Age of Reason

Rising Conflict: Reason and Emotion in Health Policy

We’re witnessing some intense interchanges on health policy right now. Reason and emotion are in vivid conflict. Jolting comments collide with disturbing facts. The new coronavirus “will disappear like a miracle,” says one policymaker. In addition, we hear promises of “packed churches all over our country” in just a couple of weeks.

But then, a science and health reporter asks, “How do you isolate everybody who’s obese in this country?” He tells us that we’re failing to slow the spreading virus. Worse yet, COVID-19 cases are exploding. Hospitals are straining under the burden of so many critically ill and dying patients. New York City is a federal disaster area. Scientists say that promoting social gatherings could bring disaster.

Facts and feelings are out of sync. Reason and emotion are driving us in wildly different directions.

Wishful Thinking Versus Hope

Hope is absolutely critical for coping with a health crisis. But it’s important to distinguish hope from wishful thinking. To let hope be the fuel for a rational course of action. When hope turns into wishful thinking, charlatans can have their way. Desperate people can harm themselves and others.

A perfect example comes from the possibility of treatments for COVID-19. It’s reasonable and important to hope that one of many possibilities for an effective treatment might be effective. However, it’s both dangerous and irresponsible to claim that a drug “seems to work quite well,” when it hasn’t yet been tested for efficacy. As a result, we now have a shortage of this antimalarial drug for people who really need it. At least one person has died because they relied on the “feeling” that it might work that one of our leaders expressed. Scientists are concerned about ill-advised action.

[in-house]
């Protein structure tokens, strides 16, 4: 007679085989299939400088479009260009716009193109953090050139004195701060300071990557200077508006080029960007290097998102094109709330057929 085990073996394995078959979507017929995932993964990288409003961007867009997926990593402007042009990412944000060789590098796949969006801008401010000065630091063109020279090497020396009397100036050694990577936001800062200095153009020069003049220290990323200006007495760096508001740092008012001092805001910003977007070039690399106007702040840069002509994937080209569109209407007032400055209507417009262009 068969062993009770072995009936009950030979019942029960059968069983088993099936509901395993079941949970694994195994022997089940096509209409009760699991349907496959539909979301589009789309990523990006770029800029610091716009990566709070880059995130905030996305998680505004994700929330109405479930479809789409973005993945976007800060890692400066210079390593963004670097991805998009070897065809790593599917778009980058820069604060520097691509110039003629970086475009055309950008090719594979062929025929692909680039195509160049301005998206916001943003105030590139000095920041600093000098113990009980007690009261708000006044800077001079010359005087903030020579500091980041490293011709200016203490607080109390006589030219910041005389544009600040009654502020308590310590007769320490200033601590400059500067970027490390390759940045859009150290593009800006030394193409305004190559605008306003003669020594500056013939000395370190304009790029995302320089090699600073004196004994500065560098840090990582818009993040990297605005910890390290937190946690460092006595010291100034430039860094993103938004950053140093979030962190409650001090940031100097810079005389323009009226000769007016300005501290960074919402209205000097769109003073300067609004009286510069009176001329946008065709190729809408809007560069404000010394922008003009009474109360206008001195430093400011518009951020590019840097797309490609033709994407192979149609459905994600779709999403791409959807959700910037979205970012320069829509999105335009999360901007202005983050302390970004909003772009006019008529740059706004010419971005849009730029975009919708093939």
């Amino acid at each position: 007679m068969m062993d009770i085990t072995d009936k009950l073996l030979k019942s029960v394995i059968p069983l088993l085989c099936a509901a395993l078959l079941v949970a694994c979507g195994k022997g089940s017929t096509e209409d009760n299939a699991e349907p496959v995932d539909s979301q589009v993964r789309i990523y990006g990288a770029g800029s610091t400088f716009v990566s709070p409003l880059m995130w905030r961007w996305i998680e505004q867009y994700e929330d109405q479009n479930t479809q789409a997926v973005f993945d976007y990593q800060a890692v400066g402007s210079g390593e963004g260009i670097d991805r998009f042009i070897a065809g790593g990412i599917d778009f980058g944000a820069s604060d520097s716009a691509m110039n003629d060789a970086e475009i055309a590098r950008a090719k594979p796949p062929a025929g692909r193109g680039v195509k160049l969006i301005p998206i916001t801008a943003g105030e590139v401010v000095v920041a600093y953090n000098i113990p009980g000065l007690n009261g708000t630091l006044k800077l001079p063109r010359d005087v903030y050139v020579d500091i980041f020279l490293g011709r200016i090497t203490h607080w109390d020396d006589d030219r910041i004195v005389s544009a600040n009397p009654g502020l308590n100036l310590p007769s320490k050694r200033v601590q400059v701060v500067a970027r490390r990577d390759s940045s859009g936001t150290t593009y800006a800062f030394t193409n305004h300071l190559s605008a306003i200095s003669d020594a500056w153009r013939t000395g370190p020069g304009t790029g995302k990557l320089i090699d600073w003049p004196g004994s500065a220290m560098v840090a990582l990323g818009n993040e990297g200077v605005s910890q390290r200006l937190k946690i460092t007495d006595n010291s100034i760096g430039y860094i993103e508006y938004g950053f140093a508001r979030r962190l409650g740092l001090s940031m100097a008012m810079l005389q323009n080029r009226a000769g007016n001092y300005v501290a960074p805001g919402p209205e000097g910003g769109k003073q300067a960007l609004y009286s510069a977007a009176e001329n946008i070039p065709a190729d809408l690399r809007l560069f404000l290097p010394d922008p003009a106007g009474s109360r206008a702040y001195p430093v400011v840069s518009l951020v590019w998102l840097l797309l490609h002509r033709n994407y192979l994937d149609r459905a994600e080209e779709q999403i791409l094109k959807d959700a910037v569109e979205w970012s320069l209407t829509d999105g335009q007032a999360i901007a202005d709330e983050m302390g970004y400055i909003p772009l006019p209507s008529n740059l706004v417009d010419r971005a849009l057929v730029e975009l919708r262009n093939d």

Speculation and Examination

Recently, we wrote about possible synergy between health risks of obesity and COVID-19. One response was to suggest that we just should not think about this question. Since then, more data has emerged to suggest this is a real concern. CDC has added severe obesity to its list of important risks for severe illness with the new coronavirus. Even more recently, observational data from the UK tells us that 70 percent of ICU patients with COVID-19 have overweight and obesity.

So we must balance speculation about what is possible with a careful examination of what is true. Emotion fuels our passion to find solutions. Hope is a critical emotion for human survival. But we need a passion for objectivity in order to solve difficult problems. And right now, both the coronavirus pandemic and obesity are prime examples.

Click here for more about the conflicts between scientists and policymakers on COVID-19. For more on the tension between science and policy on obesity, click here.

Age of Reason, painting by Alphonse Mucha / WikiArt

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March 25, 2020